Playful and independent nature

These little lion dogs are characterised by their very lively temperament, but they barely suffer from nerves. These former temple dogs are open and friendly towards humans and animals, including other dogs. Despite their playfulness and open nature, Shih Tzus regularly give off a certain sense of independence that can sometimes be construed as arrogance. Here a bit of the “lion” effectively shines through in terms of character, because at some points Shih Tzus appear more like cats than dogs, since subservience of all forms is totally abhorrent to them. However, their sense of fun more than makes up for this supposed arrogance, and they almost always spread joy. With a bit of canine know-how, training isn't a problem either.

Health: competent breeding is the best prevention

The most common health issues amongst Shih Tzus are the short nose and resulting respiratory and ocular problems. A trigger is brachycephaly, or skull deformation, brought about by selective breeding and resulting in the skull being too short and wide. This becomes obvious when you take a look at the wolf, the dog's ancestors, in comparison to a Shih Tzu. For this reason, Shih Tzus regularly suffer from their upper airways narrowing, whilst the tear ducts are also more susceptible. It's the responsibility of those who purchase Shih Tzu puppies to only choose breeders who have prioritised the health of the Shih Tzu breed standard when choosing the parent animals. The breed is no fan of intense heat purely due to its abundant fur. Hence,  you should schedule long walks for the early morning or late evening in summer. A Shih Tzu can live to be 16 years old.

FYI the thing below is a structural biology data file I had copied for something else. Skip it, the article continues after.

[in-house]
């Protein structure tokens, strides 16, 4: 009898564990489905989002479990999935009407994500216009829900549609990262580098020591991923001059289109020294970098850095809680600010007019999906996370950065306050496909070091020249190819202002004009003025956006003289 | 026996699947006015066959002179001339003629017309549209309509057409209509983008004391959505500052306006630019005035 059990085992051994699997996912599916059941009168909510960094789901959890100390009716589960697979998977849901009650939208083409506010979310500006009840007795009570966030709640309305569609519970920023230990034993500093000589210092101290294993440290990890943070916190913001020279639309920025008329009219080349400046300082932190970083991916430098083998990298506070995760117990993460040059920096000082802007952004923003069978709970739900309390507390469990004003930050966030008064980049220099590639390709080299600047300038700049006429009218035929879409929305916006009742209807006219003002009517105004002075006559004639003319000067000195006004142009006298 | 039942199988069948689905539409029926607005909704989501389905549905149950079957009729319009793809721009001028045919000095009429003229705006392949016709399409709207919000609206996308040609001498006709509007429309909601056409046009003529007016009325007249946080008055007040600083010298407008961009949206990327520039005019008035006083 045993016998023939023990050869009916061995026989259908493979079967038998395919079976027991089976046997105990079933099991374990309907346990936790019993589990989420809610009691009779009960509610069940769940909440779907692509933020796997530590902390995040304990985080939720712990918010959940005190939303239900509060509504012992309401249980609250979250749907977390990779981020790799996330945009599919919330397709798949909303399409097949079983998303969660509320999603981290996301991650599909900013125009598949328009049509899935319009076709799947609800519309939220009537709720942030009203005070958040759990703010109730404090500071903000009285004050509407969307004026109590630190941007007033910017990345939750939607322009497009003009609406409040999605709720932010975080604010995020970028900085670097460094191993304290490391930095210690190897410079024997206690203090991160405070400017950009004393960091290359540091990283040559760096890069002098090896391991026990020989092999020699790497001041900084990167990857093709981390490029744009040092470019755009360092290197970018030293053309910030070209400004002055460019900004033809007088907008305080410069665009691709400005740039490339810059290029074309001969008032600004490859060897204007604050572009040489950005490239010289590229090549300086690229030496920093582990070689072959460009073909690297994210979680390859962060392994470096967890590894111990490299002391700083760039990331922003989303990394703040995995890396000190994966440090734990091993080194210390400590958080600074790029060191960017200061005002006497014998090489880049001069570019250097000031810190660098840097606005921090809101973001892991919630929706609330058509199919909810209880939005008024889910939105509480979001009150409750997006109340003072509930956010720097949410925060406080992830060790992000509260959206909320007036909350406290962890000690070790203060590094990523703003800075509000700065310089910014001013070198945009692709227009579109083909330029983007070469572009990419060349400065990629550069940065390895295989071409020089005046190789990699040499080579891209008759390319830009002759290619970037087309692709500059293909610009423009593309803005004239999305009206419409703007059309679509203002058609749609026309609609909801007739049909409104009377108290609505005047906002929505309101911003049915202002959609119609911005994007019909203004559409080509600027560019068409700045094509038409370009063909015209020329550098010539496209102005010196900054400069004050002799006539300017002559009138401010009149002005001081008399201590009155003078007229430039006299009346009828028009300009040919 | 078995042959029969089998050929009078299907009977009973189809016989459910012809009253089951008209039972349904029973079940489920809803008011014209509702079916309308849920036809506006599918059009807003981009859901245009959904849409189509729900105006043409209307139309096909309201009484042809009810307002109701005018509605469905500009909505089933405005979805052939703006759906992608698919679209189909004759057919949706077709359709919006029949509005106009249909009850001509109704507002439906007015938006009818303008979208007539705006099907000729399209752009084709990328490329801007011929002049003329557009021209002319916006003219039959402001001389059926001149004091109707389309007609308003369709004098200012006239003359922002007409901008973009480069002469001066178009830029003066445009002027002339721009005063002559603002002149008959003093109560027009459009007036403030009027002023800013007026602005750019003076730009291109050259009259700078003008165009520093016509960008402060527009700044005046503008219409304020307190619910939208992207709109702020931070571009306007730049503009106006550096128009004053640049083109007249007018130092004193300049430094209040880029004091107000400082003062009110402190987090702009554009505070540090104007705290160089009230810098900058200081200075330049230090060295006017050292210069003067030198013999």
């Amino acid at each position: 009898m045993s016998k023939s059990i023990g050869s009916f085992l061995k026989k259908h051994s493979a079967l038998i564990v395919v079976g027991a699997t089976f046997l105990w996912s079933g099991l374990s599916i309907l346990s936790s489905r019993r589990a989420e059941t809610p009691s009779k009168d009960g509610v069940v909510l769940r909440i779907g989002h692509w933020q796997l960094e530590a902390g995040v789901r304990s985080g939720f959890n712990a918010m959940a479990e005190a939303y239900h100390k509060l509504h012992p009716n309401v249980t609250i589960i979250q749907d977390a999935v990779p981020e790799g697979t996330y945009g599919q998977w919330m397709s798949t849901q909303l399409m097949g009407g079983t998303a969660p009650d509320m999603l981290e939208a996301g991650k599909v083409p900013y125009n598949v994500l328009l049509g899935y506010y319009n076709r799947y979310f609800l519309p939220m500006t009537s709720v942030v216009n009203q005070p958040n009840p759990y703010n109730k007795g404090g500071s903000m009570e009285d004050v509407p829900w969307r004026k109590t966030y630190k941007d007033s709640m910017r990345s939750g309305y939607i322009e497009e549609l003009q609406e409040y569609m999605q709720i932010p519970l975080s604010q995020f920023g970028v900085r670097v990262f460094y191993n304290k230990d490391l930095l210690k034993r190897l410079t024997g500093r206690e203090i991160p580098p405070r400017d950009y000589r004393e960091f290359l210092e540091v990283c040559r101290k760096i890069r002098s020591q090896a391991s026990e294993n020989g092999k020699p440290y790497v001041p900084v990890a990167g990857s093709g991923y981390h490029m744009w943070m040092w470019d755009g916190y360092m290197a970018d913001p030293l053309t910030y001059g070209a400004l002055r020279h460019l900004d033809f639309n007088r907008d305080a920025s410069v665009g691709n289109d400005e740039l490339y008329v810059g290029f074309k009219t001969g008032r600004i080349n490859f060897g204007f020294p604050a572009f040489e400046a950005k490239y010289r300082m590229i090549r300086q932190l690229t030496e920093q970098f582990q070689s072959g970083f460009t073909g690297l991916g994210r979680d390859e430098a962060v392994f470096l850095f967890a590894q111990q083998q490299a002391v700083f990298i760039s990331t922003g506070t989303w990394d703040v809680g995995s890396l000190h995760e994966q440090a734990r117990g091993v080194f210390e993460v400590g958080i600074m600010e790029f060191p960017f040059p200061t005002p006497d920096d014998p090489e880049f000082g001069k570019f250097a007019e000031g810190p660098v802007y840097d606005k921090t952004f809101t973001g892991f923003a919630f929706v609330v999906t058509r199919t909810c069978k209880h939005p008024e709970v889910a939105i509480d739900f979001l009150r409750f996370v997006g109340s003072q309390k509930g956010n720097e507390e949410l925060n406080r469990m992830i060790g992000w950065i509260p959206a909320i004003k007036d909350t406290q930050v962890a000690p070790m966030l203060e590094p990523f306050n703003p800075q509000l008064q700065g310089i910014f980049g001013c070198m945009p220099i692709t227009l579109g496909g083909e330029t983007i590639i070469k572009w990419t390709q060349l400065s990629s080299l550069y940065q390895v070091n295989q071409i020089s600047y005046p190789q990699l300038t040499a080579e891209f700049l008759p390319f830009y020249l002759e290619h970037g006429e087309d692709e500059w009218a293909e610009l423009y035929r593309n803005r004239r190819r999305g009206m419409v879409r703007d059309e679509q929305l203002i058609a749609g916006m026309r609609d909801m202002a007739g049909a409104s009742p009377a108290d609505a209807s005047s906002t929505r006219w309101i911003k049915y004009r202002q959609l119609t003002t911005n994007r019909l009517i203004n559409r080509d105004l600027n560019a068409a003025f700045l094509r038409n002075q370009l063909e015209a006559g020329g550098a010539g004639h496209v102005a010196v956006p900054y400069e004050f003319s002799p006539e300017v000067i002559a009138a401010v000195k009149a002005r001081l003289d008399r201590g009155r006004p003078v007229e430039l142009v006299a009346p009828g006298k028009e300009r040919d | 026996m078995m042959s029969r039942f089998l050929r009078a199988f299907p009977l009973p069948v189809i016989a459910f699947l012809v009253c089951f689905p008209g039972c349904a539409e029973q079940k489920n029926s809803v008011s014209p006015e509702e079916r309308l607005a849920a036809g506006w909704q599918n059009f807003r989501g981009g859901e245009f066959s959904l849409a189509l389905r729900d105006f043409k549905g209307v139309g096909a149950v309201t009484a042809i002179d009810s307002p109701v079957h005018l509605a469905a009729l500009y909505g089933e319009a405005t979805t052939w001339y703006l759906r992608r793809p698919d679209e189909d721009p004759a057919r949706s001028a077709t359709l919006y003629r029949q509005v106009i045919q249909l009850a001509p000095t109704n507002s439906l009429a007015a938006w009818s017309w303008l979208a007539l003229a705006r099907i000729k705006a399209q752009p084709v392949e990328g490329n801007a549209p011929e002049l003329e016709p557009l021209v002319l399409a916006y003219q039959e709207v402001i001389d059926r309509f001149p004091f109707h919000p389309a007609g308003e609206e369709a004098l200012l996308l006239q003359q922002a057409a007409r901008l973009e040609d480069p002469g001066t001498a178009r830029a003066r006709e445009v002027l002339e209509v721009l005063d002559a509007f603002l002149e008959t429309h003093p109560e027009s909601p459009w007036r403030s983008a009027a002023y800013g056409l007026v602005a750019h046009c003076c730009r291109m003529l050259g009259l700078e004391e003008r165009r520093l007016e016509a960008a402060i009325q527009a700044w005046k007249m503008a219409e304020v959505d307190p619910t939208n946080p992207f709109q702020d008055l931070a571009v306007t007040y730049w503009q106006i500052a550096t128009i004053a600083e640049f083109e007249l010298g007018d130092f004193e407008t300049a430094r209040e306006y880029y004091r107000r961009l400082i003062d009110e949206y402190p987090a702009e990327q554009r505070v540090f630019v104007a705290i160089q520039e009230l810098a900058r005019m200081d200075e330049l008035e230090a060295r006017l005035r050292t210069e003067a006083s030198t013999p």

Peak fitness with the right diet